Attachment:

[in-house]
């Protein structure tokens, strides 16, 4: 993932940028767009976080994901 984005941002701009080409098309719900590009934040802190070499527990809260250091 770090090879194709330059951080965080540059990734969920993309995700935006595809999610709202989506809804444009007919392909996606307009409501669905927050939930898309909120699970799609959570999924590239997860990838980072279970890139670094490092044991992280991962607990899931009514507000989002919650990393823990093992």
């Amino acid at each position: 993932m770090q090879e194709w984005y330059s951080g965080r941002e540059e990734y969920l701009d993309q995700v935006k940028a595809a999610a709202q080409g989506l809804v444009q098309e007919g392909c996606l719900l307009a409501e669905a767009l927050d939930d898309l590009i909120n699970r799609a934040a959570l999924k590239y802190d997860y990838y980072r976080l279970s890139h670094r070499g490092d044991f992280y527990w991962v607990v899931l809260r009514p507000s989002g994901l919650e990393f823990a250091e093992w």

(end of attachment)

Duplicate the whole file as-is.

[in-house]
């Protein structure tokens, strides 16, 4: 993932940028767009976080994901 984005941002701009080409098309719900590009934040802190070499527990809260250091 770090090879194709330059951080965080540059990734969920993309995700935006595809999610709202989506809804444009007919392909996606307009409501669905927050939930898309909120699970799609959570999924590239997860990838980072279970890139670094490092044991992280991962607990899931009514507000989002919650990393823990093992």
């Amino acid at each position: 993932m770090q090879e194709w984005y330059s951080g965080r941002e540059e990734y969920l701009d993309q995700v935006k940028a595809a999610a709202q080409g989506l809804v444009q098309e007919g392909c996606l719900l307009a409501e669905a767009l927050d939930d898309l590009i909120n699970r799609a934040a959570l999924k590239y802190d997860y990838y980072r976080l279970s890139h670094r070499g490092d044991f992280y527990w991962v607990v899931l809260r009514p507000s989002g994901l919650e990393f823990a250091e093992w």